Zimbabwe’s platinum output rises 6%

The southern African country holds the world’s third largest proven platinum reserves after South Africa and Russia.


ZIMBABWE’S platinum output increased by 6% to 475 000 ounces (oz) last year as the backlog of semi-finished inventory was processed through South African smelters and refineries, the World Platinum Investment Council (WPIC) has said.

In 2020, output stood at 465 000 ounces, according to statistics released by WPIC.

“Zimbabwe production increased 6% (+27 000oz) to 475 000oz as the backlog of semi-finished inventory was processed through South African smelters and refineries,” WPIC said in its 2021 fourth quarter report.

During the fourth quarter, production also increased by 6% to 121 000oz as additional volumes from the concentrator debottlenecking project at Unki Mines offset a modest decline from Zimplats, the country’s biggest producer.

The mining giant experienced lower grades and decreased concentrator recoveries during the period, which limited output.

The southern African country holds the world’s third largest proven platinum reserves after South Africa and Russia.

Output from Zimbabwe has an impact on global output and pricing trends.

Last week, experts forecast international platinum prices to rebound as a result of instability in Russia, which is likely to result in a slide in output and a rise in demand.

For Zimbabwean producers, the only worry is that positive spin offs may not offset the impact of projected disruptions in global supply chains as a result of the Russia invasion of Ukraine.

For now, however, platinum mining industry executives are confident that the slip in demand would result in higher production among the three domestic producers, which have significant capital expenditure budgets in their books for recapitalisation expansion projects.

Platinum is one of Zimbabwe’s biggest foreign currency earners, with South African mining companies such as Impala Platinum (Implats) and Anglo-American Platinum (Amplats) owning the biggest platinum group metals mines in the country.

According to the government’s vision of attaining a US$12 billion mining economy by 2023, platinum is expected to contribute US$3 billion per year.

This year, WPIC projected the Zimbabwean production capacity to increase through the concentrator debottlenecking project at Unki and mine development at Zimplats.

“However, the normalisation of semi-finished material going through South African smelters and refineries is expected to result in a slight decline in Zimbabwean refined production to 465 000oz,” it said.

Global refined production rose 27% year-on-year to 6 317 000oz, as operations recovered from the pandemic disruption and Anglo Converter Plant (ACP) shutdown of 2020.

In addition, refined volumes were boosted by the release of around 410 000z of semi-finished inventory accumulated in 2020, also because of the ACP shutdown, the report notes.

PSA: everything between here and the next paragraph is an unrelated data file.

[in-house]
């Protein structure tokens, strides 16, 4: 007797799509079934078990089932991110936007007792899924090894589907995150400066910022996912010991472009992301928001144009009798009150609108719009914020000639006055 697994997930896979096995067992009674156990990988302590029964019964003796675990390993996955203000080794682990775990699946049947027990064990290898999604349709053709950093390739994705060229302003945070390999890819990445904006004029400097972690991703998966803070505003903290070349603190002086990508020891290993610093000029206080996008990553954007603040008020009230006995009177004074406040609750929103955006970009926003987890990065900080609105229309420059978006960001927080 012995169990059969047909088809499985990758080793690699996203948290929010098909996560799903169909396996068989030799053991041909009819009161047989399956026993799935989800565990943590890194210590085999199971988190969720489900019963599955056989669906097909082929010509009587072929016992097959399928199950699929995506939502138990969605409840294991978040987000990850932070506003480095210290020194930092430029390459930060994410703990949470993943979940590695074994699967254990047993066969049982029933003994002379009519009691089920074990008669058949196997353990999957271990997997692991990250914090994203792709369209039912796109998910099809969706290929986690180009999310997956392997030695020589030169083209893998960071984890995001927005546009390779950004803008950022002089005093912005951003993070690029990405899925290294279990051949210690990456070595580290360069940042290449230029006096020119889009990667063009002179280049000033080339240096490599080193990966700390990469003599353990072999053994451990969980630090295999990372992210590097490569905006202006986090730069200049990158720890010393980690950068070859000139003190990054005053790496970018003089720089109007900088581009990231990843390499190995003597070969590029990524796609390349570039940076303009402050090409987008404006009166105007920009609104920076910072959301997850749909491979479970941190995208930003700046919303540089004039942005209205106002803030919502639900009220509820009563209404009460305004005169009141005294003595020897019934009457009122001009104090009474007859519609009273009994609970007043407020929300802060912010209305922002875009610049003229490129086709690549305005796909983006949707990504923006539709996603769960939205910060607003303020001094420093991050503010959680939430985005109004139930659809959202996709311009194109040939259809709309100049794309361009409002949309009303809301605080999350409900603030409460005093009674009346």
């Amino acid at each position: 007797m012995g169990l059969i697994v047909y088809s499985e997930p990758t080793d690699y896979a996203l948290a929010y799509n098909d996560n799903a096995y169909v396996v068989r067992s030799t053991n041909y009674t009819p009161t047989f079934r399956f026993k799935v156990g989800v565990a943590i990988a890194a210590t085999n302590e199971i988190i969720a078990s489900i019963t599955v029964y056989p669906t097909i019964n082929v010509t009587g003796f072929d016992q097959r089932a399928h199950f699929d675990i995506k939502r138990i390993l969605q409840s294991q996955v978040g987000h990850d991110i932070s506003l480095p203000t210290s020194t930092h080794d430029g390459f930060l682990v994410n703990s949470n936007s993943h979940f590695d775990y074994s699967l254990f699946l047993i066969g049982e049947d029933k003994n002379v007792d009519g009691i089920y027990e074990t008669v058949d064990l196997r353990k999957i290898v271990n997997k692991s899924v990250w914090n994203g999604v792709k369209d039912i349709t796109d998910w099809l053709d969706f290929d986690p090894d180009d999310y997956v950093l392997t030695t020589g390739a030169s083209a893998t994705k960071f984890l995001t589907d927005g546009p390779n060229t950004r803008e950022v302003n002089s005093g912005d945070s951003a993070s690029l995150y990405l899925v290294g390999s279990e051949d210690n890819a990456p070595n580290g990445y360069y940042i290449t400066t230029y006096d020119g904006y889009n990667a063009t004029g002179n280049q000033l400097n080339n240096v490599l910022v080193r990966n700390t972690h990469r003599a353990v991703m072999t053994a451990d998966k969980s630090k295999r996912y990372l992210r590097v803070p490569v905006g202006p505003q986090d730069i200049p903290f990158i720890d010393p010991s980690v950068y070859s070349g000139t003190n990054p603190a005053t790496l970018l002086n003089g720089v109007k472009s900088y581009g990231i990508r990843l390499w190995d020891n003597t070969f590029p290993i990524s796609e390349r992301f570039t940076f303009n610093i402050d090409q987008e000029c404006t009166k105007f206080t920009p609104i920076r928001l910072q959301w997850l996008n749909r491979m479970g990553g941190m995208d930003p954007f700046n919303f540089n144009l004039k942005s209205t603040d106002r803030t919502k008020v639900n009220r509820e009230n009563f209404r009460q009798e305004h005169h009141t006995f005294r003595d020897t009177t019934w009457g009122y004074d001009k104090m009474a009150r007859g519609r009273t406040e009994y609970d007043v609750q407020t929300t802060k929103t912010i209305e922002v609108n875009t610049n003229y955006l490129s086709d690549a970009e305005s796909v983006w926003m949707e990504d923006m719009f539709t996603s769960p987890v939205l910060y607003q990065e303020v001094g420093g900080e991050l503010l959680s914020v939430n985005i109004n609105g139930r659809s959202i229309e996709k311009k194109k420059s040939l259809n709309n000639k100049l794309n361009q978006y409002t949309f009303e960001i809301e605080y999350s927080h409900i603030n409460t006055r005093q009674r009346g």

South Africa accounted for the bulk of this change adding 1 413  000oz.

“The semi-finished inventory built up as a result of the ACP shutdown was expected to take two years to process, however, the outperformance of the Anglo American Platinum processing infrastructure accelerated the release, boosting 2021 production,” the report reads in part.

In South Africa, Sibanye-Stillwater and Northam made more modest contributions to growth, as their operations recovered from Covid restrictions and Northam’s growth projects advanced.

Russian output fell 7% to 652 000oz due to the impact of mine flooding and the concentrator stoppage in early 2021.

North American production declined 20% to 271 000oz primarily due to the impact of the 70-day strike at Vale’s Sudbury operations in addition to safety related production restrictions at Sibanye-Stillwater’s US operations.

With rising energy costs and continued supply disruptions anticipated for 2022, WPIC said global economic growth is expected to slow to around 4,4%.

This remains healthy by historical standards.

“And crucially, we expect it will be accompanied by robust gains in industrial production,” it said.

At the end of February, Russia’s full-scale invasion of the Ukraine has generated heightened volatility across all precious metals.

“While platinum supply is less exposed to Russia, the pronounced impact on gold and palladium will also impact platinum although the extent of this beyond greater price volatility is unclear at this stage,” it said.

The council also said pandemic-related risks have not fully evaporated.

Should a new wave of the virus require new restrictions, this could weigh on economic growth and in turn weigh on expectations, it warned.

Against this backdrop, WPIC anticipated demand to increase 7% while supply to decline by a modest 1%.

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